Monday, May 31, 2010

Phelted Clogs

Ta-da! George's Phelted Clogs are finished!  Okay, I finished knitting and sewing them. Now to felt them.  I'll do that today after I finish the rest of the laundry.

Scrapping a Life, Tea and Garden Updates

Okay, so why does every craft involve lots of supplies and a large mess? At least every craft I'm involved in seems to. And I'm involved in so many that the mess seems exponential. I decided a bare two weeks before my daughter's graduation that I'd make her a scrapbook. It started out as a scrapbook of her graduation, but wait!  I have lots of memorabilia from activities that aren't technically graduation, but could be considered part of it.  Okay, I'll scrap the last part of her senior year.  But wait! How about her acceptance letters to college?  How about the photos of prom and homecoming??? Okay, those will get scrapped as well. And how about pages devoted to her best friend since seventh grade??  And I'd love to make her a "Through the Years" page like the framed displays I have of her and her brother.  Hmm... You know, a High School Years page would work.  Then I could make her a Middle School Years page.  And then an Elementary School Years page. And you know her dance scrapbook from so long ago needs a severe overhaul.  For one thing, it's in a baby-themed book and neither of us like that book. For another, I put pressed flowers on one page and quite frankly, they look awful. As I was re-scrapping the flowers page and transferring the pages into a new book, I noticed that I'd made a mistake in one year and it will need to be redone as well. And there's no journaling on the pages.  Yikes!  Stories that she either never knew or doesn't remember will disappear if I don't remedy that.

The list goes on and on.  And well it should. Where there's life, there are memories. The challenge is how to preserve the memories. During a lull in my son's bout with a kidney stone this week, we had a wonderful reminiscence session. I was amazed at how much he remembers from childhood. And then, out of the clear blue, he tells me that he thinks it's important to have lots of photos because they help him remember. Such an obvious thing, but one I tend to forget. I never want to stop to photograph the moment because I want to live the moment, but the photographs are valuable. As always, it's a balance.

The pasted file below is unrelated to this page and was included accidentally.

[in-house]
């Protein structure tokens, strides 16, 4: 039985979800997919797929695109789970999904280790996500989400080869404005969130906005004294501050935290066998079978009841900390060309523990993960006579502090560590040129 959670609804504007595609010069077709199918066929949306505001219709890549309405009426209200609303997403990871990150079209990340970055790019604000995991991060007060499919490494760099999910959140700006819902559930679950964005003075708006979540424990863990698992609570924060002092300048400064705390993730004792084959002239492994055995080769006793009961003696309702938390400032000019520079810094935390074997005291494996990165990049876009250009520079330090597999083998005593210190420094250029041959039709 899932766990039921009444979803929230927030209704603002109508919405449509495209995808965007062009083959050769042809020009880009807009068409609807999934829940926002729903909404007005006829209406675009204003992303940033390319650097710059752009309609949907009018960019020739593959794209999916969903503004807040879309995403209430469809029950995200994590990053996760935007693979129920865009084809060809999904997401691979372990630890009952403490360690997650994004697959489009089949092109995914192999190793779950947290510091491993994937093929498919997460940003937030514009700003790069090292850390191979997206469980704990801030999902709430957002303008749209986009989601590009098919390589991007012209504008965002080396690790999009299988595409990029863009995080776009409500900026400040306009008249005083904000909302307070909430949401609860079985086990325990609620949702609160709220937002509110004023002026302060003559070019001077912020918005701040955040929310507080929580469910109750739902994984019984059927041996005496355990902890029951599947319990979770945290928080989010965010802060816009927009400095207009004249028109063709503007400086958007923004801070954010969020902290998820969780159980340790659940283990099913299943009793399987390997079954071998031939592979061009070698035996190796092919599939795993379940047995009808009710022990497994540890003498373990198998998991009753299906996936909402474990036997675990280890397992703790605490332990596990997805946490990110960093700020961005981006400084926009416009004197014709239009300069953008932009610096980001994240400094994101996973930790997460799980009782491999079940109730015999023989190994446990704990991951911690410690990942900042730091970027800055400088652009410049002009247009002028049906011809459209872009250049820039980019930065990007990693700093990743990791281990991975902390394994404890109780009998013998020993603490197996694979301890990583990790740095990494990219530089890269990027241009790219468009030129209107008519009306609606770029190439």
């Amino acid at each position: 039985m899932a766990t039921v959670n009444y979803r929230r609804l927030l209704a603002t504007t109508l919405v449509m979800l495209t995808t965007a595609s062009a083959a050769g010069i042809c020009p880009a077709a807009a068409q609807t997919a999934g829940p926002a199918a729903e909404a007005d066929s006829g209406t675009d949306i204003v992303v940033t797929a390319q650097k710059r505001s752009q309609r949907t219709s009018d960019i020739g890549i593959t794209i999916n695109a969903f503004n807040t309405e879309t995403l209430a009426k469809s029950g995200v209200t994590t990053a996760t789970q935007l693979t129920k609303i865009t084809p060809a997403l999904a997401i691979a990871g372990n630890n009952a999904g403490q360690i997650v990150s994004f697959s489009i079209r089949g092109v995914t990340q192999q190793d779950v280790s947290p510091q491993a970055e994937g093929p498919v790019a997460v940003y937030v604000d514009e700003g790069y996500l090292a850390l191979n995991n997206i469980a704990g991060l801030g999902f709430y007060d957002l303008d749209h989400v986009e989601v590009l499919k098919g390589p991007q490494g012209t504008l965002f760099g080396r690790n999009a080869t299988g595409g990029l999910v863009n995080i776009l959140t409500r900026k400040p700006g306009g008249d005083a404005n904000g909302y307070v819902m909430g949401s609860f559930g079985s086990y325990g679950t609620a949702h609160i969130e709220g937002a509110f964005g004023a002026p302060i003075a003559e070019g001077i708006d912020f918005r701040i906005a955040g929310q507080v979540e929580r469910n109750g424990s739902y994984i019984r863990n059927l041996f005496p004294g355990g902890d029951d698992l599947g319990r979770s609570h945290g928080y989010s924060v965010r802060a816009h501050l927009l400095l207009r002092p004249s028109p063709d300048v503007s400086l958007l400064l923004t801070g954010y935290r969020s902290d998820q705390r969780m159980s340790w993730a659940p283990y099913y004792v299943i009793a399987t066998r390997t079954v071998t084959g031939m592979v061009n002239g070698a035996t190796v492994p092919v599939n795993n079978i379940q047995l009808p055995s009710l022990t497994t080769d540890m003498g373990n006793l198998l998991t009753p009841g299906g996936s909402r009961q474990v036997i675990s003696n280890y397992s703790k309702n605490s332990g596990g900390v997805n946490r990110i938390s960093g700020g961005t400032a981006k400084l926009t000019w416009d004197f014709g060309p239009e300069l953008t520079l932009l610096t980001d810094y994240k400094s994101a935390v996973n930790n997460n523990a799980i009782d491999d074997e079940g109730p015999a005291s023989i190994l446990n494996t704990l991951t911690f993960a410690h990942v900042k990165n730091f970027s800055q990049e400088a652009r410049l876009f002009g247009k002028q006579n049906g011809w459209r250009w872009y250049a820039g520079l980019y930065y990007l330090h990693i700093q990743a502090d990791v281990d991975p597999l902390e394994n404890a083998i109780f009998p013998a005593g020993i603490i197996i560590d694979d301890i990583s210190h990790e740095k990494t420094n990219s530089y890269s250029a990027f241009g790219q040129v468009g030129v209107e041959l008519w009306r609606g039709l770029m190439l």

However, my dining room table is very unbalanced! There are piles of scrapbook paper I've collected over the years, piles of objects d'art to embellish the pages, glue dispensers, markers, paper cutters and scissors. Boxes of memorabilia.  Scrapbooking, like taxes, isn't so hard in itself. The challenge is collecting everything to get going. I lost a day searching for school photos.  Now if somebody can tell me why I put the eleventh grade school photos in the same envelope with the fourth grade school photos, I'll be grateful. I tore up the house several times looking for them. However, everything is more organized now.  Well... except that I left a stack of scrapbook paper on a chair instead of with the main stack. Arrgghhh!! And if I only had  New York themed paper for that jazz recital...

At least there's a scrapbook store within easy reach of the house. I walked over there yesterday and managed to walk home with all my purchases - a new college-themed book, pages and pages in all kinds of themes, and two new pairs of scissors! Maybe I'd better get myself one of those rolling baskets like they use in Europe!  But then I couldn't use it when I ride my bicycle over there. But the bike has a handlebar basket that can handle (no pun intended) many things, if not a full-sized scrapbook. Perhaps that might keep my purchases in check?  Probably not.